>of national. They also can't afford to allocate enough space to
>thoroughly explain the policies they announce.
Which is why in a great part, they only announce the policy and leave
it to the Councils to implement it. Some Councils "get it right" the first time
and others take some time in order to research it and get the right combination
to make the decision. Others simply ignore it until someone either brings
it up to their attention in which they make a run for the garbage can or the
fax machine to get another copy; or crosses their fingers, toes and other
items, and hopes that NOBODY brings it up (and in a lot of rural areas, they
There's not a whole lot of "news" that comes from National anyways. Most
of it is highly administrative in nature (the appointment of one professional
to oversea another; new staff reorganizations; the completion of a paper by
a candidate for the Professional Circle Training Award; survey results;
announcements of Quality Councils and Regions; and the like) and not of
interest to anyone except a few professionals and even fewer volunteers.
When something does get announced, your Council Scout Executive normally
gets a "heads up" through ProSpeak anyway, and before that, he or she gets
a fax or is talked about it when the Area Director or Associate Area Director
comes strolling into town. When it's announced in ProSpeak, many Councils
do a "clip and paste" from the publication and place it in their Council
newsletter. By that time, they have had some time to think about how their
Council is going to implement the new "thing".
>A lot of BSA publications, especially the free ones, if made avaiable on
>a web or ftp server could cut down the workload of the overburdened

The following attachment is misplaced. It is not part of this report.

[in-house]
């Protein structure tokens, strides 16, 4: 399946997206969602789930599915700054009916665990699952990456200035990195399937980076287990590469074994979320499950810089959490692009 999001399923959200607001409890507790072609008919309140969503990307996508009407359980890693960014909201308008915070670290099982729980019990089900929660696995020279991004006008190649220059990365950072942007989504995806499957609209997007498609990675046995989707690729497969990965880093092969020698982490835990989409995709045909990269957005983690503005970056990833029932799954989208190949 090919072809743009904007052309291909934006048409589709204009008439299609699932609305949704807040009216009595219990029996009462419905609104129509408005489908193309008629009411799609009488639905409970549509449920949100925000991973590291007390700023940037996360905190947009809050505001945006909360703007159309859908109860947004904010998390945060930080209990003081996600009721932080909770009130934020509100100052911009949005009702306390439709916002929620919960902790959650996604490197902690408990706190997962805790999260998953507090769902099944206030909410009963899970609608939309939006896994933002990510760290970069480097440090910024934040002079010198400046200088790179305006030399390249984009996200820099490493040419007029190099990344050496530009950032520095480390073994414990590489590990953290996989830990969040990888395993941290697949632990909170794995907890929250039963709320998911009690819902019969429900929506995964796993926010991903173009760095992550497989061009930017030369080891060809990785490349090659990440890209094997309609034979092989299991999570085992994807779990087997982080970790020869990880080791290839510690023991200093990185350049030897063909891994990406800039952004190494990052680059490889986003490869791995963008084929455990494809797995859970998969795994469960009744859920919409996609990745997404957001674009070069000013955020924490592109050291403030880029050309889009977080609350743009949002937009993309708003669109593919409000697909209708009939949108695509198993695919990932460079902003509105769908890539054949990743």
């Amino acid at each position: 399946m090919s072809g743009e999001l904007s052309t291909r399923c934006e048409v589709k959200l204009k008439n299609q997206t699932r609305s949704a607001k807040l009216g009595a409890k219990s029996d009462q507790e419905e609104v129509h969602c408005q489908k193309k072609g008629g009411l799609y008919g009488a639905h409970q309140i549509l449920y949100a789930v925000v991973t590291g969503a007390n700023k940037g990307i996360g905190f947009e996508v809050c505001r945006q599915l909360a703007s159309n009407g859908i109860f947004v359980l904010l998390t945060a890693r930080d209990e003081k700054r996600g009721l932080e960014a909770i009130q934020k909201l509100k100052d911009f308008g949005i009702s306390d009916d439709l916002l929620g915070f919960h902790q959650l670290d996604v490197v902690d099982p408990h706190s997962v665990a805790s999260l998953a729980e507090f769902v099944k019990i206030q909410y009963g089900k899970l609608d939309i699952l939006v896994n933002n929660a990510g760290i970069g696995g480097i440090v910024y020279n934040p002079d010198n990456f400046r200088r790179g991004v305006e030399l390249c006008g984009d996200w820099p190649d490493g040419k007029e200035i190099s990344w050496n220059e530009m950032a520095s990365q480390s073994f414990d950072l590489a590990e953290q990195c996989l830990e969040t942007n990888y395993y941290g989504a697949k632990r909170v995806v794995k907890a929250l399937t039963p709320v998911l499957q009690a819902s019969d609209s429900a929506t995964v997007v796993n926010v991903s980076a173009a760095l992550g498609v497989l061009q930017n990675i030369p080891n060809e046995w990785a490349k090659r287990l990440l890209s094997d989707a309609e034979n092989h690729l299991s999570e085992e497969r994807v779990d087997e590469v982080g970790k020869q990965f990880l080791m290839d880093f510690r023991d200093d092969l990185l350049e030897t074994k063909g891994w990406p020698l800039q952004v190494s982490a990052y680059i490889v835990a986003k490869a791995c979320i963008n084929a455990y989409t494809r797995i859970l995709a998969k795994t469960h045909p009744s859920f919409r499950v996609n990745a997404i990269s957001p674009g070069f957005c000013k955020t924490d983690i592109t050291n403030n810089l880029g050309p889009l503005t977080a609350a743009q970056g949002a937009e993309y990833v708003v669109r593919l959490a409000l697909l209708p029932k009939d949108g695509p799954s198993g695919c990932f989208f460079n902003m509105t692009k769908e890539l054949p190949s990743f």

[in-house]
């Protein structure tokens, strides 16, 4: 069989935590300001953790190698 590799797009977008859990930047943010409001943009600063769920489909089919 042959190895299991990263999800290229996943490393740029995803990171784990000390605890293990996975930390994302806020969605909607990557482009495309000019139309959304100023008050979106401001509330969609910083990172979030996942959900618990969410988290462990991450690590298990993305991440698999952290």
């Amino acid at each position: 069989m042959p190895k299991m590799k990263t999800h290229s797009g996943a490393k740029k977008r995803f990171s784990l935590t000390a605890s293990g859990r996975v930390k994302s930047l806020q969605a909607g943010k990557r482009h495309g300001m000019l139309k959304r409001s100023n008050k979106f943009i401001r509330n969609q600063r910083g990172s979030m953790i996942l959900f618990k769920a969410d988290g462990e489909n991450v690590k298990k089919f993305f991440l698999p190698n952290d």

>staff of the council office, freeing up time to actually work on
>programs instead of distributing paper. Units with internet connections
>could submit advancement data to the council office via thee net and
>with proper authentication download updated reports on their units.
I agree with you on the "free publications". There's a lot of stuff that can
be of much use in research or program development at the Council/District/
unit level which can be made available via a web page. Some of us are
doing this now, with mixed results. Text stuff isn't as glamourous as
flashing rotating graphics in 14 colors with a video and graphics links.
The problem with authentication, Dave, as we both know, is of security.
The BSA, being a volunteer program, can't really rely on a single volunteer
to constantly be "the person doing the input" as far as advancement
reports are concerned. We change jobs, according to the BSA, once
every 8 months on the average, and when the advancement
committeemember changes, he or she takes the "code" to the next job.
Then, we have this problem of "inflating the reports"electronically
as we can do it with paper. I think that it would mean just as much work
for the Council's Registrar and other employees are is it with the present
And what about units that don't have internet connections? Are those
units considered "slower" or "lesser" than the ones that are making the
>I could go on and on, but I think you get my drift. As BSA downsizes
>like we are doing in government and industry, automation and electronic
>communications are essential to keep delivering the program to our
>Scouts and Scouters.
I agree with you, Dave....but of course, I'm just me..but as I wrote earlier:
>>However, as I've written here several times in the past, technology has a way
>>of clubbing even the BSA over the head, and therefore the BSA had to do
>>something to at least "try and keep up".